Where: Xing Lou Seafood Village, Food Republic, Level 3 VivoCity, 1 Harbourfront Walk, open: 10am to 10pm (Sundays to Thursdays), 10am to 10.30pm (Fridays, Saturdays and eves of public holidays) Info: Call 6276-0521
ROYAL THAI HOT POT
What: The signature Royal Thai Hot Pot ($38.80 for two, $68.80 for four) from Thai restaurant Soi Thai Soi Nice features ingredients such as crayfish, tiger prawns and roasted pork, served in a housemade tom yam broth.
Where: Soi Thai Soi Nice, 02-01 Alexandra Central, 321 Alexandra Road, open: 11.30am to 3.30pm, 6 to 10pm (weekdays), 11.30am to 10pm (weekends and public holidays) Info: Call 6250-4863 or go to www.facebook.com/soithaisoinice
CRAYFISH IN DA WOK
What: Seafood lovers can head to Wad Bistro in Commonwealth for its Crayfish In Da Wok ($38). The dish has crayfish, squid, clams and prawns on a bed of pasta topped with melted cheese and a slightly spicy cream sauce.
It is good for two people or for a bigger group with other main courses.
Where: Wad Bistro, 01-727, 117 Commonwealth Drive, open: 11.30am to 11.30pm daily Info: Call 6352-7434 or go to www.facebook.com/wadbistro
CRAYFISH PRAWN HOR FUN
What: Tuck Kee (Ipoh) Sah Hor Fun is tucked in a corner of Hong Lim Market & Food Centre, but look out for throngs of diners slurping up its hor fun dishes.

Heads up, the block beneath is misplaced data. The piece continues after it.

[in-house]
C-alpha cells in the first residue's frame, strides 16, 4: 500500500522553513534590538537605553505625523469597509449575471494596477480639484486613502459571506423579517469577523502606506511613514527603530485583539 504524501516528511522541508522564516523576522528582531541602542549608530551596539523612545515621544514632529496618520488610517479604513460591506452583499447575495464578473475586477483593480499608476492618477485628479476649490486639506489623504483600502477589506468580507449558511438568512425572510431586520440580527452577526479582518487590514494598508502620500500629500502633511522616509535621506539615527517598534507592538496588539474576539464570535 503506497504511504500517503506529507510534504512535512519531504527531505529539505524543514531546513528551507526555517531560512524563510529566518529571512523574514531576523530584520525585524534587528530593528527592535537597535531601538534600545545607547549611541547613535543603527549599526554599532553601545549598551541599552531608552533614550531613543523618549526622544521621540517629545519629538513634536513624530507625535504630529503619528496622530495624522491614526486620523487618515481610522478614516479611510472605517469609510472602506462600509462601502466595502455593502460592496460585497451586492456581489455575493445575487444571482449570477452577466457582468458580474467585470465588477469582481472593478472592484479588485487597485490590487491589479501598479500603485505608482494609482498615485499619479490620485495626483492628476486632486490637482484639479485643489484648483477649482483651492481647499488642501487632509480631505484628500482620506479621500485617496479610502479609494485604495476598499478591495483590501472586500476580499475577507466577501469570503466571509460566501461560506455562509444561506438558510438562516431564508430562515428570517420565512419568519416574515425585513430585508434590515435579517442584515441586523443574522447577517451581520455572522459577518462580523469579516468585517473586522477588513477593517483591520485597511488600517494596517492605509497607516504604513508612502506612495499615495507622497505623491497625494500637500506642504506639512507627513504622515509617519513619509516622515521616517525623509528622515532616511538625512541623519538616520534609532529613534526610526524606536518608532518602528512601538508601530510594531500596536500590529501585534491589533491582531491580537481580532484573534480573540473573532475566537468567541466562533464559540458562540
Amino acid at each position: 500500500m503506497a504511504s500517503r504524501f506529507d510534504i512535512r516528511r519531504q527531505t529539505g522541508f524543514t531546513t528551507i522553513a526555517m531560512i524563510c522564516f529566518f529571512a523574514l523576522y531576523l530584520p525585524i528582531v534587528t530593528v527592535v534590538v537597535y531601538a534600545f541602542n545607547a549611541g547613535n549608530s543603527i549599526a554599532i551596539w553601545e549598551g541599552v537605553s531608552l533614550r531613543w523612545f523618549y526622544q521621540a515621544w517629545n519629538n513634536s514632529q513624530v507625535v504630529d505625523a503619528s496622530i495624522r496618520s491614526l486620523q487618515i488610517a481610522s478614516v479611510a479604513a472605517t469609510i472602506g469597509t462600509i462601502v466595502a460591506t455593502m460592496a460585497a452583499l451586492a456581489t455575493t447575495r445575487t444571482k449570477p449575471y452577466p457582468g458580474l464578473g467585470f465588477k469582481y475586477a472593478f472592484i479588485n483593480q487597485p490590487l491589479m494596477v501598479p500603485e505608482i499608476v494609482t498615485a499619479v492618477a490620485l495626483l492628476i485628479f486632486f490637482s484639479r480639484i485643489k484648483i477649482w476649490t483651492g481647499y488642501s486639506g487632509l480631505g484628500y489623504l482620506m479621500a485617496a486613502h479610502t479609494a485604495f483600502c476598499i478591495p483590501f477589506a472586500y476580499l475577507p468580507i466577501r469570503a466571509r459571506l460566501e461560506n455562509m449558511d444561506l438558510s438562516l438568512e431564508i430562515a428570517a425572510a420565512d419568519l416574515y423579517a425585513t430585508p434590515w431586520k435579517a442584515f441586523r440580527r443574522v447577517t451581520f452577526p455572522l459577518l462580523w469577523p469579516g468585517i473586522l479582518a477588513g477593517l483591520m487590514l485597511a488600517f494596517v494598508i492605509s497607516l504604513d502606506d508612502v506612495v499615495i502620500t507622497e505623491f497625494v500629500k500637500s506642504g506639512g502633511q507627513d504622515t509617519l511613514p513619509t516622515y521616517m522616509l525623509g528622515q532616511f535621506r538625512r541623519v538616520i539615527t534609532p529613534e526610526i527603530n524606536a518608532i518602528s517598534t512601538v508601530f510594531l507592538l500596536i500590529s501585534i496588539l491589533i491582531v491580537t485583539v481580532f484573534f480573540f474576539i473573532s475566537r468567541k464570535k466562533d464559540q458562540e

The crayfish prawn hor fun ($8) is the highlight, with smooth Ipoh-style rice noodles. Other hor fun options come topped with ingredients such as prawns, chicken or clams.
Where: Tuck Kee (Ipoh) Sah Hor Fun, 02-40 Hong Lim Market & Food Centre, 531A Upper Cross Street, open: 11am to 2.45pm (Mondays to Saturdays), closed on Sundays
BIG LAZY "INDO" CURRY COMBO BEEHOON
What: Inspired by Indonesian-style curries that use evaporated milk, Big Lazy Chop's head chef Oh Ah Lek, 53, uses the same ingredient for his curry beehoon, which packs a spicy punch. The casual zi char restaurant offers two versions of the dish - the signature crayfish beehoon ($19 or $24) and the full combo ($28 or $35), which includes other seafood such as clams, sliced fish and prawns. A non-spicy white mee sua version is available. Prices are likely to increase next month.
Where: Big Lazy Chop, 01-04, 1A Short Street, open: 11.30am to 2.30pm, 5.30 to 10.30pm (Tuesdays to Sundays), closed on Mondays Info: Call 6238-8443 or go to www.biglazychop.com.sg
FRUIT JUICE MEE SIAM WITH CRAYFISH
What: It is not every day that you get crayfish in mee siam. But the dish is a perfect combination of sweet crayfish flesh and slightly spicy, tangy gravy. The fruit juice used is a secret of stall owner Daniel Soo. This Bib Gourmand-rated stall also features crayfish in laksa and mee rebus. Each dish is $7 or $8.
Where: Famous Sungei Road Trishaw Laksa, 02-66 Hong Lim Market & Food Centre, 531A Upper Cross Street, open: 11.30am to 4.30pm (Mondays to Saturdays), closed on Sundays